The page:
Monday, April 6, 2009

The (Old) New Weird: Martha Wells

In the beginning, was the weird tale. Like science fiction and fantasy, it's debateable when it first emerged, but we can all look back at H.P. Lovecraft and definitively say "Yep, that's pretty effin' weird right there." As with punk rock, it's much easier to point to a definitive example (the Ramones) than to root around looking for precursors.

So when we talk about the New Weird, it's easy to point at Jeff VanderMeer or China MiƩville's work and say, "Yep, that's pretty new and pretty effin' weird." But like the Ramones, they did not emerge fully formed, and we can find examples of weirdness that may not even have influenced the modern practitioners directly, but which came before them.

The preceding is just a long way of saying that I'm going to be talking, occasionally, about some authors who wrote weird stuff. Starting today with Martha Wells.

In the 1990s, Wells wrote three fantasy novels for Tor, all pretty well reviewed, which chipped away at the conventions of fantasy literature. By 1993, when The Element of Fire was published, we were 16 years into Terry Brooks Shannara series, the first book of Robert Jordan's Wheel of Time series was three years old, and any number of people were starting to immitate those authors, rather than drawing inspiration directly from Tolkein or the original myths. Fantasy was settling into what it largely remains today: the realm of thick-as-a-brick books that come in lengthy series. All those books more or less mined from Tolkein's work, so you had a seemingly endless number of semi-European, quasi-medieval quests and knights and wizards and the whole fantastic cladogram of near-human species.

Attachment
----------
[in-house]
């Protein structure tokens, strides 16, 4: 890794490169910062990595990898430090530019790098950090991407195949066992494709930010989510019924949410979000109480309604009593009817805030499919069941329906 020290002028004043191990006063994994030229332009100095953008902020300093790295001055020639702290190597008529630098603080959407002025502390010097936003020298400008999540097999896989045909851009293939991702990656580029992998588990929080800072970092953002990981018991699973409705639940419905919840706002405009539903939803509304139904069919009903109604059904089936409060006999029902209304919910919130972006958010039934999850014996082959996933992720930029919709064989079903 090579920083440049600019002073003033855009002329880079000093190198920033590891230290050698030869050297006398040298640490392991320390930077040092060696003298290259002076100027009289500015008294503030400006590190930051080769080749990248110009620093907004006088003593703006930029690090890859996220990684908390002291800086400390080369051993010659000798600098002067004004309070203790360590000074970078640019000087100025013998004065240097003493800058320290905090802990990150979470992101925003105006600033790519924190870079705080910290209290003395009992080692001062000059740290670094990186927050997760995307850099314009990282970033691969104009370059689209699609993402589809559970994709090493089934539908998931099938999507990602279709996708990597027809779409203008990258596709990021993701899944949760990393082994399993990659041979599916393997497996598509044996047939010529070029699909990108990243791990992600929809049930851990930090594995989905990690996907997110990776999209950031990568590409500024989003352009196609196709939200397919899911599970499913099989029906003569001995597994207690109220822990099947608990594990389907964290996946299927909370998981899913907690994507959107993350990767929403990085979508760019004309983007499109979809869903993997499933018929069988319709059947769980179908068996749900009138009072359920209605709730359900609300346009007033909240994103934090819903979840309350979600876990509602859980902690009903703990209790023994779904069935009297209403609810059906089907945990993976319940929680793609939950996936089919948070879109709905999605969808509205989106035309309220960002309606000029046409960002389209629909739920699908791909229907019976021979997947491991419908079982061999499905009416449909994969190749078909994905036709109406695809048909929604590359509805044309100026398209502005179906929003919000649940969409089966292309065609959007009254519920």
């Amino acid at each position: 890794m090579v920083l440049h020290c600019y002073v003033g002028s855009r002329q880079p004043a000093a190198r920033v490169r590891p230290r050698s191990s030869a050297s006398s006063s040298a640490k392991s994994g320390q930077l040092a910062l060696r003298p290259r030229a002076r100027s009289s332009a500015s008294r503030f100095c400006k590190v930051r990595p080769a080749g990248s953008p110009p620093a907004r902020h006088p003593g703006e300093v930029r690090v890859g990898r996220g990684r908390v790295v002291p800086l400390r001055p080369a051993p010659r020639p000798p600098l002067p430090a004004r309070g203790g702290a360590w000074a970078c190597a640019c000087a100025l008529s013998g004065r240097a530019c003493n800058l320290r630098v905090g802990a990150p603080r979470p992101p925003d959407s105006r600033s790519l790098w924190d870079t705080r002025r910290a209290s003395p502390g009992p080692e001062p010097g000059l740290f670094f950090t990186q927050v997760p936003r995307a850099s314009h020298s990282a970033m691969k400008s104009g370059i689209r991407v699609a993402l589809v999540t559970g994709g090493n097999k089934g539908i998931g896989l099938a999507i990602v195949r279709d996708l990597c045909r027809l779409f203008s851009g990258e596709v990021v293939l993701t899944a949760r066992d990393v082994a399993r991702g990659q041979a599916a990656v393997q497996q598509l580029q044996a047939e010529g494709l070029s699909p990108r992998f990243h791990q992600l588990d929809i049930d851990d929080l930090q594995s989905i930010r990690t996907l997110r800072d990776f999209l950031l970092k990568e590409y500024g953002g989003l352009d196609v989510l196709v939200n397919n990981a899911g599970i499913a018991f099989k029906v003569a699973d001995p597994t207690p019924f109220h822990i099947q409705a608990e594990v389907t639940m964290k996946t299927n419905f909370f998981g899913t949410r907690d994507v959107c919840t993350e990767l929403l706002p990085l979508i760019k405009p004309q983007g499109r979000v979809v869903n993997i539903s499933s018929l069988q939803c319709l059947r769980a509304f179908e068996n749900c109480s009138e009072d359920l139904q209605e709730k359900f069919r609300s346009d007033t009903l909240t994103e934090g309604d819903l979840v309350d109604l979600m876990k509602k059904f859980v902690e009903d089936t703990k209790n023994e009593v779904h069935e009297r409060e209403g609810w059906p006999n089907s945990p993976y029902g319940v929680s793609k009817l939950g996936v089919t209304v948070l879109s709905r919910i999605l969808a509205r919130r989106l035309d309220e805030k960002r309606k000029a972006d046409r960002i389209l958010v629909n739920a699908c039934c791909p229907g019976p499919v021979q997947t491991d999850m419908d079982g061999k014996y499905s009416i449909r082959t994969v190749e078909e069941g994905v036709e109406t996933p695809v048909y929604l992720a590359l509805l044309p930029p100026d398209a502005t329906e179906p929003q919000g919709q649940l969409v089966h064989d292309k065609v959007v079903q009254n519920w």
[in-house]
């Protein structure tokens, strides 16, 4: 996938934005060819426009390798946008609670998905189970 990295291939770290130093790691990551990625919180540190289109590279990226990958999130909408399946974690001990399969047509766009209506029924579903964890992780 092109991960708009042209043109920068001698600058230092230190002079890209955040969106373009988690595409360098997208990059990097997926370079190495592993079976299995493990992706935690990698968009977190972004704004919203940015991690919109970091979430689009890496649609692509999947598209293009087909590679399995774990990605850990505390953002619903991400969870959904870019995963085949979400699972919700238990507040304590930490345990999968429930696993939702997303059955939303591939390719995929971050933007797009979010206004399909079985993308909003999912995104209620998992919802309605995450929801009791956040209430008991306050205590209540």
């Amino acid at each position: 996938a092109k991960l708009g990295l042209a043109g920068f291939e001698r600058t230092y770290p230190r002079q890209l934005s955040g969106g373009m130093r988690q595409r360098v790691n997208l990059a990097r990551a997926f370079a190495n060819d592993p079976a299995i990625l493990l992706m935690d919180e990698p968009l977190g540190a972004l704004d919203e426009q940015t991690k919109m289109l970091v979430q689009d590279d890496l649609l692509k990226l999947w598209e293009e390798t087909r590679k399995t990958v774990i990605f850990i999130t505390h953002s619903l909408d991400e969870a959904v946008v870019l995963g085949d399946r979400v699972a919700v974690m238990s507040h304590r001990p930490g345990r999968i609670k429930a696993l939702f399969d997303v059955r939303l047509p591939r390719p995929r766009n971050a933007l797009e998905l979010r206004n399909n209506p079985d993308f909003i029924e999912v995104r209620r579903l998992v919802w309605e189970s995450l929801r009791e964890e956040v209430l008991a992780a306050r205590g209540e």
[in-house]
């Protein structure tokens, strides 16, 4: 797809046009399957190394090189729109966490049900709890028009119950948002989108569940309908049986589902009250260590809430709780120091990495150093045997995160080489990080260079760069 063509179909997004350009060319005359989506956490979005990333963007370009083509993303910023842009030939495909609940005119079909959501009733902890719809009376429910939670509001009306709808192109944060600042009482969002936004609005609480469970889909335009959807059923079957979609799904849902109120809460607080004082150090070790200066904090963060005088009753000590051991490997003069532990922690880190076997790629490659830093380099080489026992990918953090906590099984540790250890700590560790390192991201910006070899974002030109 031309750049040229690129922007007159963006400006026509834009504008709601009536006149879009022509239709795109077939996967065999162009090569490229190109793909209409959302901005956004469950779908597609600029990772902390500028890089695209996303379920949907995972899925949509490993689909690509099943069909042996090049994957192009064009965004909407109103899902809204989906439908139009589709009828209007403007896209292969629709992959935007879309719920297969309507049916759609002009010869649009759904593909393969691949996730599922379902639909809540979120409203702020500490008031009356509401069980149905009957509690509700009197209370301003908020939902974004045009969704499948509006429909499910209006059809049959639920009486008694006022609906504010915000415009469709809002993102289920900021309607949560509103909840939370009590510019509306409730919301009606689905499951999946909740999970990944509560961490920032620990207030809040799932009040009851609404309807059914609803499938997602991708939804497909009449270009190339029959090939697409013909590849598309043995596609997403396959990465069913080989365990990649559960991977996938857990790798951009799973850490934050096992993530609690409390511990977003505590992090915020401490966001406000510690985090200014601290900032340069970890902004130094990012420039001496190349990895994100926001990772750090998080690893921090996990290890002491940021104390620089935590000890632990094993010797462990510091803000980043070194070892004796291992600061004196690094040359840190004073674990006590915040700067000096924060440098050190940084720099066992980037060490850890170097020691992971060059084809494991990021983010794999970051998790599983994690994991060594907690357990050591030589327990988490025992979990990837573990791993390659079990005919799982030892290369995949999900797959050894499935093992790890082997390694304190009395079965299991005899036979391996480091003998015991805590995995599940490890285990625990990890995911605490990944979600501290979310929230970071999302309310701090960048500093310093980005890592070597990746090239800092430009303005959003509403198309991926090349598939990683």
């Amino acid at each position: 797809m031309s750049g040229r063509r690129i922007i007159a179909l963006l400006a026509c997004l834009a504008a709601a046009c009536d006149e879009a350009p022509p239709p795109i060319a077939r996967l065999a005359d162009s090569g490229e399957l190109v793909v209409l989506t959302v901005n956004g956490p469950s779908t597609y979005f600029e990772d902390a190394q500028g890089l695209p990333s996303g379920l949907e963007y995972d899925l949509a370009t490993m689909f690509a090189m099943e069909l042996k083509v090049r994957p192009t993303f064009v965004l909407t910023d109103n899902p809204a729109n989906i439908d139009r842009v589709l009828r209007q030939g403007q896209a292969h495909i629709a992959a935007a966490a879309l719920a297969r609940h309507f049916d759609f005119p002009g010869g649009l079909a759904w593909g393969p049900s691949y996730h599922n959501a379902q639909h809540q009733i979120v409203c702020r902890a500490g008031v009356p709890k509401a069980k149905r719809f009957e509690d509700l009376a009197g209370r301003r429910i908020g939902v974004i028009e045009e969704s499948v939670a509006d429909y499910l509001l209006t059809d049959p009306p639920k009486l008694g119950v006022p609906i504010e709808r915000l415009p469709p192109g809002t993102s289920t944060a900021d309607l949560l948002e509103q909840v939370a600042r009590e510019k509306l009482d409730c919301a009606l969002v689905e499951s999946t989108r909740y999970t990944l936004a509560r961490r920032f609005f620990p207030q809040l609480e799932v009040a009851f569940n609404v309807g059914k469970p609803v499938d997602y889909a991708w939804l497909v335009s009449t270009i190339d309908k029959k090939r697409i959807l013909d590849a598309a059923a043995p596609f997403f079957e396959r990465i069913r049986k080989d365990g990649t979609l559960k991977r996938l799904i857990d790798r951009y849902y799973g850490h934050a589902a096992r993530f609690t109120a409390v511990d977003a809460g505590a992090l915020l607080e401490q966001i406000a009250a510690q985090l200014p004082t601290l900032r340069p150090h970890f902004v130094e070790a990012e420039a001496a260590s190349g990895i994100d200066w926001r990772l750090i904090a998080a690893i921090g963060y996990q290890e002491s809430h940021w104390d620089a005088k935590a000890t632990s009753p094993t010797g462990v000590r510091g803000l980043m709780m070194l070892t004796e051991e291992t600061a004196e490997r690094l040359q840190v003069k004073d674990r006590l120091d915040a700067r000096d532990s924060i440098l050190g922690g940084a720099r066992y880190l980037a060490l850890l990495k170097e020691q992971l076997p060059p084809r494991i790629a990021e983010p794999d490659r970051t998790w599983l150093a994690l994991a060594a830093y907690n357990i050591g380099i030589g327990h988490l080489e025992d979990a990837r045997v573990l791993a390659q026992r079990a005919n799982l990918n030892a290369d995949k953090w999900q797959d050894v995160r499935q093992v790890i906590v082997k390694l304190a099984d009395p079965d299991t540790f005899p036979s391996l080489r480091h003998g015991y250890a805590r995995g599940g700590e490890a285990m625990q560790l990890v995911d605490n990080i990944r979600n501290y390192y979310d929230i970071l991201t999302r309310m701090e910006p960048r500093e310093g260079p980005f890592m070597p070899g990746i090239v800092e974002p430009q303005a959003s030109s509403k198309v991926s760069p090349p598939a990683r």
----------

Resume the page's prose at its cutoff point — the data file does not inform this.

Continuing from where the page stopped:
The Element of Fire has swords, it is true, but it also has firearms. Hero Thomas Boniface lives in an Elizabethan-style world, in the nation of Ile-Rien, whose capital Vienne is a mashup of Paris and London, circa 1550. And there are magicians, although they're usually addressed as Doctor, and they study at an analogue of Oxford. There are non-humans, but they're wild faeries, representing chaos and madness. Our second protagonist, Kade Carrion, is half-fey and the heir to great powers, and not entirely a good guy.

And there are fights with rapiers. I'm going to just take a minute here to say a personal thank you to Ms. Wells for this book. I fence. That is, I go to school gymnasiums and community centres, put on white jacket and gloves and a mesh mask, and practice trying to hit other people with analogues of 18th Century court swords. I am not very good at this. But even someone who is not very good quickly becomes frustrated by the boring descriptions of any kind of swordplay in a standard fantasy novel. Therefore, anything with actual rapiers, and with decently written fight scenes, and duels, is a breath of fresh air. Thank you, Ms. Wells.

Of course, I never would have guessed it's anything unusual from the jacket copy. Whoever was writing back-cover stuff for Tor back in '93 clearly didn't know what the hell they were holding. Check out the header: "Where high-tech wizardry meets fairy magic and a kingdom hangs in the balance..." It has wheel-lock pistols! This is high tech? It's like even gunpowder totally baffled the fantasy division.

As to the plot of the book, you can find it and read it yourself. (Again, ignore the back cover. The king's sister is not our for revenge, among other problems.) The Element of Fire is good, but her later two books would outshine it.